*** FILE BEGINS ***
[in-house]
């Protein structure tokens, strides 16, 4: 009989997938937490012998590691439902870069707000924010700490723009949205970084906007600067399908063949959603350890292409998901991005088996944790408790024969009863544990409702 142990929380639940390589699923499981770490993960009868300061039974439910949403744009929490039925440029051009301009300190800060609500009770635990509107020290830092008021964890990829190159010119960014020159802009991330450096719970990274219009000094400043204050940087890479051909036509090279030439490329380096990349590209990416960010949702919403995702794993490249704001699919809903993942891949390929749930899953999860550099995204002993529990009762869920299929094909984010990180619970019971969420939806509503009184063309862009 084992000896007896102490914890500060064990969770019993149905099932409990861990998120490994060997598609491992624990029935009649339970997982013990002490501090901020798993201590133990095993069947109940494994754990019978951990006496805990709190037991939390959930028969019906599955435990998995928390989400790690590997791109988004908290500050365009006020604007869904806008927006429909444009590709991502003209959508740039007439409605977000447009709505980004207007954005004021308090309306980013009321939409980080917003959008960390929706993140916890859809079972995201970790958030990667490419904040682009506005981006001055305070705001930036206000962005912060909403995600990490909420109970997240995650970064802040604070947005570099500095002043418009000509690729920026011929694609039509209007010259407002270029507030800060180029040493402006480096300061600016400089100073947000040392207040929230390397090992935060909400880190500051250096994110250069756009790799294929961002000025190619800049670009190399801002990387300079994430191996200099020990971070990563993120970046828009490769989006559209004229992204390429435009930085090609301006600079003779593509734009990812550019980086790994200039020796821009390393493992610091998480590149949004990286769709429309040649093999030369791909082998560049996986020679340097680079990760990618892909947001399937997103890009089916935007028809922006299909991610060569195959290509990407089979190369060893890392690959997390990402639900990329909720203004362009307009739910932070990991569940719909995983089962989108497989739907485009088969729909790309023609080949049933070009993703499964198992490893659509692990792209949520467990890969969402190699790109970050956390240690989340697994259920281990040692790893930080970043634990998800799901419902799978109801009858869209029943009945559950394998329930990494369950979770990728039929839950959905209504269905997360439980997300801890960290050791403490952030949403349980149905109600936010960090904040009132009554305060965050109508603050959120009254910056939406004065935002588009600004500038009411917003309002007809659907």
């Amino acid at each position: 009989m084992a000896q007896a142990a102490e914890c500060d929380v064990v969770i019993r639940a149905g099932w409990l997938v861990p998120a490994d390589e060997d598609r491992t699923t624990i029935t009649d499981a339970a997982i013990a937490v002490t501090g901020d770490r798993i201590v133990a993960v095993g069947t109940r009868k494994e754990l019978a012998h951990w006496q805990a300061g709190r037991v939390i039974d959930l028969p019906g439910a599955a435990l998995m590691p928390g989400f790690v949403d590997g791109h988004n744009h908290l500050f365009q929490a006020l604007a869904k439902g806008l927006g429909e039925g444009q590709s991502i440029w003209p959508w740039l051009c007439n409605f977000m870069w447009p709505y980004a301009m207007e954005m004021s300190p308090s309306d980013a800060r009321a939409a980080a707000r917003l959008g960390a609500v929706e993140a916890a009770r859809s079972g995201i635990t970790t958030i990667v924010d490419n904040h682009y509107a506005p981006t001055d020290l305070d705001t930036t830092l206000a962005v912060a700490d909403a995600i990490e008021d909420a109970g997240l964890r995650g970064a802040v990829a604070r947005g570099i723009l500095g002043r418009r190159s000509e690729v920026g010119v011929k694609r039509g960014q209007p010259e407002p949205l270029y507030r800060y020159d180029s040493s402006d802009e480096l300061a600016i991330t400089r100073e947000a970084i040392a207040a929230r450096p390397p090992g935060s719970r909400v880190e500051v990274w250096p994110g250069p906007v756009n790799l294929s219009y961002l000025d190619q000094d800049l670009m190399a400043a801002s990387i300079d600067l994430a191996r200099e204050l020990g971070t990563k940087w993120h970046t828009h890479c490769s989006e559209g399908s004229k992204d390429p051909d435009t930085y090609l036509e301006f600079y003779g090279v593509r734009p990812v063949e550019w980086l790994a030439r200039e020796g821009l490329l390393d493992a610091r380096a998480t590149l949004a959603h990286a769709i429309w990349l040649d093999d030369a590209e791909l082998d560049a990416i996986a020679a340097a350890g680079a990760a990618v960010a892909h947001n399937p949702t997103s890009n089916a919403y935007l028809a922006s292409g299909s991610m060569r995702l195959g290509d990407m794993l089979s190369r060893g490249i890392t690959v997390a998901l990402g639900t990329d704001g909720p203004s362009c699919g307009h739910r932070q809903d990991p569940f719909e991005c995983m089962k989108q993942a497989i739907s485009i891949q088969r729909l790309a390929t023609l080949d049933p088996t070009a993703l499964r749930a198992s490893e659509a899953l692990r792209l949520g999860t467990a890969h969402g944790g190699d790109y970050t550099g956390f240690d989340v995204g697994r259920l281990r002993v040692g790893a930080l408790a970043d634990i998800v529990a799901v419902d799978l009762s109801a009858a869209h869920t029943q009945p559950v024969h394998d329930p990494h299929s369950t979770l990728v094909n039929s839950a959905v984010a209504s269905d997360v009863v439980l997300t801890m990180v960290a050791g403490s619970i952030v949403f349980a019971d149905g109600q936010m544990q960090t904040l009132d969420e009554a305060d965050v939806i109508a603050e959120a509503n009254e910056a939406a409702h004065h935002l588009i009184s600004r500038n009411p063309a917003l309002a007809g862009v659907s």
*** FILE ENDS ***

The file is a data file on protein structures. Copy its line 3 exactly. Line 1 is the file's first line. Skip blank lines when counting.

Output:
């Amino acid at each position: 009989m084992a000896q007896a142990a102490e914890c500060d929380v064990v969770i019993r639940a149905g099932w409990l997938v861990p998120a490994d390589e060997d598609r491992t699923t624990i029935t009649d499981a339970a997982i013990a937490v002490t501090g901020d770490r798993i201590v133990a993960v095993g069947t109940r009868k494994e754990l019978a012998h951990w006496q805990a300061g709190r037991v939390i039974d959930l028969p019906g439910a599955a435990l998995m590691p928390g989400f790690v949403d590997g791109h988004n744009h908290l500050f365009q929490a006020l604007a869904k439902g806008l927006g429909e039925g444009q590709s991502i440029w003209p959508w740039l051009c007439n409605f977000m870069w447009p709505y980004a301009m207007e954005m004021s300190p308090s309306d980013a800060r009321a939409a980080a707000r917003l959008g960390a609500v929706e993140a916890a009770r859809s079972g995201i635990t970790t958030i990667v924010d490419n904040h682009y509107a506005p981006t001055d020290l305070d705001t930036t830092l206000a962005v912060a700490d909403a995600i990490e008021d909420a109970g997240l964890r995650g970064a802040v990829a604070r947005g570099i723009l500095g002043r418009r190159s000509e690729v920026g010119v011929k694609r039509g960014q209007p010259e407002p949205l270029y507030r800060y020159d180029s040493s402006d802009e480096l300061a600016i991330t400089r100073e947000a970084i040392a207040a929230r450096p390397p090992g935060s719970r909400v880190e500051v990274w250096p994110g250069p906007v756009n790799l294929s219009y961002l000025d190619q000094d800049l670009m190399a400043a801002s990387i300079d600067l994430a191996r200099e204050l020990g971070t990563k940087w993120h970046t828009h890479c490769s989006e559209g399908s004229k992204d390429p051909d435009t930085y090609l036509e301006f600079y003779g090279v593509r734009p990812v063949e550019w980086l790994a030439r200039e020796g821009l490329l390393d493992a610091r380096a998480t590149l949004a959603h990286a769709i429309w990349l040649d093999d030369a590209e791909l082998d560049a990416i996986a020679a340097a350890g680079a990760a990618v960010a892909h947001n399937p949702t997103s890009n089916a919403y935007l028809a922006s292409g299909s991610m060569r995702l195959g290509d990407m794993l089979s190369r060893g490249i890392t690959v997390a998901l990402g639900t990329d704001g909720p203004s362009c699919g307009h739910r932070q809903d990991p569940f719909e991005c995983m089962k989108q993942a497989i739907s485009i891949q088969r729909l790309a390929t023609l080949d049933p088996t070009a993703l499964r749930a198992s490893e659509a899953l692990r792209l949520g999860t467990a890969h969402g944790g190699d790109y970050t550099g956390f240690d989340v995204g697994r259920l281990r002993v040692g790893a930080l408790a970043d634990i998800v529990a799901v419902d799978l009762s109801a009858a869209h869920t029943q009945p559950v024969h394998d329930p990494h299929s369950t979770l990728v094909n039929s839950a959905v984010a209504s269905d997360v009863v439980l997300t801890m990180v960290a050791g403490s619970i952030v949403f349980a019971d149905g109600q936010m544990q960090t904040l009132d969420e009554a305060d965050v939806i109508a603050e959120a509503n009254e910056a939406a409702h004065h935002l588009i009184s600004r500038n009411p063309a917003l309002a007809g862009v659907s």